A group of researchers from the Georgia Institute of Technology has announced a new breakthrough that could one day provide power to cell phones and other electronics devices by generating electricity from blood flow in the body.
The researchers have devised a method that allows the generation of energy by converting low-frequency vibrations from body movement, heartbeat, blood flow, and the wind into electricity. The discovery uses zinc oxide nanowires that generate electricity when subjected to mechanical stress.
The nanowires are very small at about 1/5,000th of the diameter of a human hair and about 1/25th of the length of a human hair. According to researcher Zhong Lin Wang from the Georgia Institute of Technology, the nanowires can be grown on materials like metals, ceramics, polymers, and clothing.
A group of researchers from MIT is working on a method of designing large, eco-friendly, stationary batteries that are made entirely from liquid metal and would be capable of storing enormous amounts of power.
The liquid batteries are being eyed as potential storage mediums for power generated by wind farms or solar cells and may one day serve as backup power systems for hospitals. Hospitals today relay on massive generators for power in emergencies.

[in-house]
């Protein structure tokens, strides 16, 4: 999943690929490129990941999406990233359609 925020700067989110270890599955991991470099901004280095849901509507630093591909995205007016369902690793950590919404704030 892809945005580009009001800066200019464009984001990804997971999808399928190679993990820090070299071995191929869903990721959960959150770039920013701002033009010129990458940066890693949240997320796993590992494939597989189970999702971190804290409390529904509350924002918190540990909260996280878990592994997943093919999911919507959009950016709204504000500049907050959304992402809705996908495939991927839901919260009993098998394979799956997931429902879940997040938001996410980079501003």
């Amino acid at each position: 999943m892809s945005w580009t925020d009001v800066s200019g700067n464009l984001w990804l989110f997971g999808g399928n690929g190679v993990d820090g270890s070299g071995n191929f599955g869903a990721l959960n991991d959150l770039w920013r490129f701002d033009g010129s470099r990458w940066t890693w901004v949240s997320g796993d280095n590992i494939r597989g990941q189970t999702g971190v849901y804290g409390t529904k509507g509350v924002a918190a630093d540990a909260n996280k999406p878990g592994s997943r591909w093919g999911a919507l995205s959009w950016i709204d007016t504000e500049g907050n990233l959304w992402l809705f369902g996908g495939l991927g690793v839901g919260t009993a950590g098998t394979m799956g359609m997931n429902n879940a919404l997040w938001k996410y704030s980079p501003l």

One of the MIT researchers, Don Sadoway, said, “Since these batteries won’t be in someone’s hand or in a car, we don’t have to make them crash-worthy, idiot-proof, and it doesn’t have to operate at around body temperature.”
The battery Sadoway and his team have developed has no solid materials in them from the electrodes, membranes and any other parts of the battery. The anode, cathode, and membrane of the battery designed by the team are all made from molten liquids.
The team has tried many different combinations of liquids over the years in the battery. One of the first liquid metal combinations tried was molten antimony and magnesium with sodium sulfide between the two to store energy.
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Jie Chen, a nanotechnology engineer at the University of Alberta, is using nanotechnology to develop new cancer treatments that could one day replace radiation and chemotherapy. He is doing experiments with injected nanoparticles that contain a bamboo compound that is sensitive to ultrasound.
“So when the ultrasound is used and treated or targeted towards these compounds, then you will activate and generate something which can destroy the cancer, so it’s much safer compared to the conventional radiation.”
Dr. Nils Petersen, director general of the National Institute for Nanotechnology in Edmonton, said nanotech promises better, faster and cheaper ways of diagnosing and treating disease, developing drugs — even regrowing teeth.
“It is going to be pervasive, and it’s going to be something that will influence and transform what we’re doing over the next several decades,” Petersen said.